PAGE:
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Dent-de-Lion, three Lions Rampant and the Edgware Road

Sticks and stones..., so the saying goes, but what is really behind a name? Well in this case a huge amount of history, for amongst the property deeds of the Powell-Cotton settled estates of Hampstead, I have found strong connections to Garlinge, near Margate in Thanet.

Two Stables, labelled East and West, were part of a significant marriage settlement, part of a dowry from Henry Horace Powell-Cotton to his future wife, Matilda Christina Gordon. These were close to the property of Sir Thomas Maryon, Lord of the Manor of Hampstead in the early 1800`s. The salient point is that these stables were positioned off the Edgware Road, in a newly formed road, in 1883, named Dent-de-Lion.

This rather unusual name was also the name of a 14th century estate, not far from Quex Park, which was bought by Lord Holland, in the 18th century, and his son, Charles Fox, who sold it to John Powell. This included Grove House, the childhood home of Major Percy Powell-Cotton. So why the interest in names? Many of the roads in this area of London have Thanet names, Acol Rd, Fordwych Rd, Minster Rd, possibly because they were built on farmland acquired by John Powell, in 1773, in the area of Shoot-up Hill Farm. The lion`s tooth has some intriguing historical connections dating back to 1300 and beyond.

The earliest evidence can be traced to St. John`s Churchyard, Margate, to the grave of Sir John Daundelyon who was buried there in 1445, and whose Flemish bell was hung in the church. Back at the mansion in Garlinge in 1703 a secret room was found on the right hand side of the crenellated gateway. This could have harboured up to 10 people in troubled times, with Church or State.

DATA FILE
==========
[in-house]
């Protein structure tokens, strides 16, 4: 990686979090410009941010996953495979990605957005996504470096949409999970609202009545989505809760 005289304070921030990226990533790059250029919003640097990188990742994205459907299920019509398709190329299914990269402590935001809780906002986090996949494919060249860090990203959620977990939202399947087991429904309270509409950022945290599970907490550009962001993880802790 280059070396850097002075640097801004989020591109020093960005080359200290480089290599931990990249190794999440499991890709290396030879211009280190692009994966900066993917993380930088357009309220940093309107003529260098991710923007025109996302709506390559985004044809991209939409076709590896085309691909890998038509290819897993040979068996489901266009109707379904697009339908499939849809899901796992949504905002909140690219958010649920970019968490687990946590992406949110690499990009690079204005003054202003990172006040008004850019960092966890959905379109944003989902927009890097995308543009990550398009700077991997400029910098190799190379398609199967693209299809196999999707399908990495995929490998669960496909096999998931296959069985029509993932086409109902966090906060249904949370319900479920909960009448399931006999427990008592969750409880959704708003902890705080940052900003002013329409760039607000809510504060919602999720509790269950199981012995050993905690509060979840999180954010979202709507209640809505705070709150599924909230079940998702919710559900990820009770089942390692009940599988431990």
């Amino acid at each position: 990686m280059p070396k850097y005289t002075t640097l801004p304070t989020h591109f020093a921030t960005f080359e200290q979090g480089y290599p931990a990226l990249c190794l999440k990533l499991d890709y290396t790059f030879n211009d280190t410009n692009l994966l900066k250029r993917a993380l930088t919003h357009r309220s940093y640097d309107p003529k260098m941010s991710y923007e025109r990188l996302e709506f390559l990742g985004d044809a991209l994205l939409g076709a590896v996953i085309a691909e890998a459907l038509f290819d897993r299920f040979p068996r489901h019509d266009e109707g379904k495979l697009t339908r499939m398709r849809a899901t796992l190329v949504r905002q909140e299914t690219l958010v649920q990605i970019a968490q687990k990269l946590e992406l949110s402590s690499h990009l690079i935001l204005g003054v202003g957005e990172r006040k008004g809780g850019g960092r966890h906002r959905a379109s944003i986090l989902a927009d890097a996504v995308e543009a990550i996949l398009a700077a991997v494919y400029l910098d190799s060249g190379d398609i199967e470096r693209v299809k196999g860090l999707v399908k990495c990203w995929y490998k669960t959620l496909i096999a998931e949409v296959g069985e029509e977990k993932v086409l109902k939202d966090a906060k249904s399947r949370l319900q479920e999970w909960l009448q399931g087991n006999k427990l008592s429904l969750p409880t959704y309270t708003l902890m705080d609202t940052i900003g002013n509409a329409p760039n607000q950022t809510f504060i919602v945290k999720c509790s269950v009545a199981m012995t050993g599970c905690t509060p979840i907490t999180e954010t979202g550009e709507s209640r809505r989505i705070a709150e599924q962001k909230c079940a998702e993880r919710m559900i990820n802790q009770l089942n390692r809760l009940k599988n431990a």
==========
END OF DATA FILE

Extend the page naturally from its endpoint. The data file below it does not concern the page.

Another historian visited this gateway, in 1719, and found an heraldic coat of arms in Saxon characters. This depicted `sable, 3 lions rampant between 2 bars dancette, argent`. On the left `demi-lion with a monster `dent` or tooth`.  By 1888 a fire had destroyed much of the old mansion save the ruined gateway, whose crenellations may have emphasised the corruption of the original DaundeLyon name. This was the Margate estate, which had closer connections with the London home, Park House, than we might imagine, for both were active in the on the social scene.

Park House, Fulham, was the London residence of the Powell family, and had formal gardens a pleasure ground and wooded walks. The mansion at Dent-de-lion, Garlinge had a bowling green, flowerbeds, an orchestra, dancing, public breakfasts, tea-drinking and an MC.

These shared metropolitan delights remind us of the social milieu of the 18th and 19th centuries where the farms and fields gave way to the building of suburban London and rise of the seaside resorts like Margate . The wedding gift was then highly appropriate in linking the stables and Dent-de-Lion Rd with those Thanet connections which were so close to Quex Park and to Park Lodge.

With thanks to Jennie Burgess and Birchington Heritage Trust.          Eileen Mount.

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